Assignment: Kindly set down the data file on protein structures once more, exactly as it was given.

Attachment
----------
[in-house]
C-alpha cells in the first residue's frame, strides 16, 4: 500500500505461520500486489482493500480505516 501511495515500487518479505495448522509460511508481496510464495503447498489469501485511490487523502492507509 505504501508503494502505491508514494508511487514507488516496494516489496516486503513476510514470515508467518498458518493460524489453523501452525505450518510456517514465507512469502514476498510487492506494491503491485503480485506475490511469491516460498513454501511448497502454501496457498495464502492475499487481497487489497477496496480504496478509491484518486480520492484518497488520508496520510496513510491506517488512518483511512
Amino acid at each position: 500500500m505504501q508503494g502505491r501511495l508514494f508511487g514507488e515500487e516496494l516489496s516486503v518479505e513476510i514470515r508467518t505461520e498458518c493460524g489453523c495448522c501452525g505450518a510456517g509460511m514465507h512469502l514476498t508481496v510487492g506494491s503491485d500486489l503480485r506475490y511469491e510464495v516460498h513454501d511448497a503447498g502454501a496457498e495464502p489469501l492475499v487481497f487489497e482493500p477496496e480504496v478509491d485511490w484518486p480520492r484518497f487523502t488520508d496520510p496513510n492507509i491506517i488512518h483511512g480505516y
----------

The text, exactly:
[in-house]
C-alpha cells in the first residue's frame, strides 16, 4: 500500500505461520500486489482493500480505516 501511495515500487518479505495448522509460511508481496510464495503447498489469501485511490487523502492507509 505504501508503494502505491508514494508511487514507488516496494516489496516486503513476510514470515508467518498458518493460524489453523501452525505450518510456517514465507512469502514476498510487492506494491503491485503480485506475490511469491516460498513454501511448497502454501496457498495464502492475499487481497487489497477496496480504496478509491484518486480520492484518497488520508496520510496513510491506517488512518483511512
Amino acid at each position: 500500500m505504501q508503494g502505491r501511495l508514494f508511487g514507488e515500487e516496494l516489496s516486503v518479505e513476510i514470515r508467518t505461520e498458518c493460524g489453523c495448522c501452525g505450518a510456517g509460511m514465507h512469502l514476498t508481496v510487492g506494491s503491485d500486489l503480485r506475490y511469491e510464495v516460498h513454501d511448497a503447498g502454501a496457498e495464502p489469501l492475499v487481497f487489497e482493500p477496496e480504496v478509491d485511490w484518486p480520492r484518497f487523502t488520508d496520510p496513510n492507509i491506517i488512518h483511512g480505516y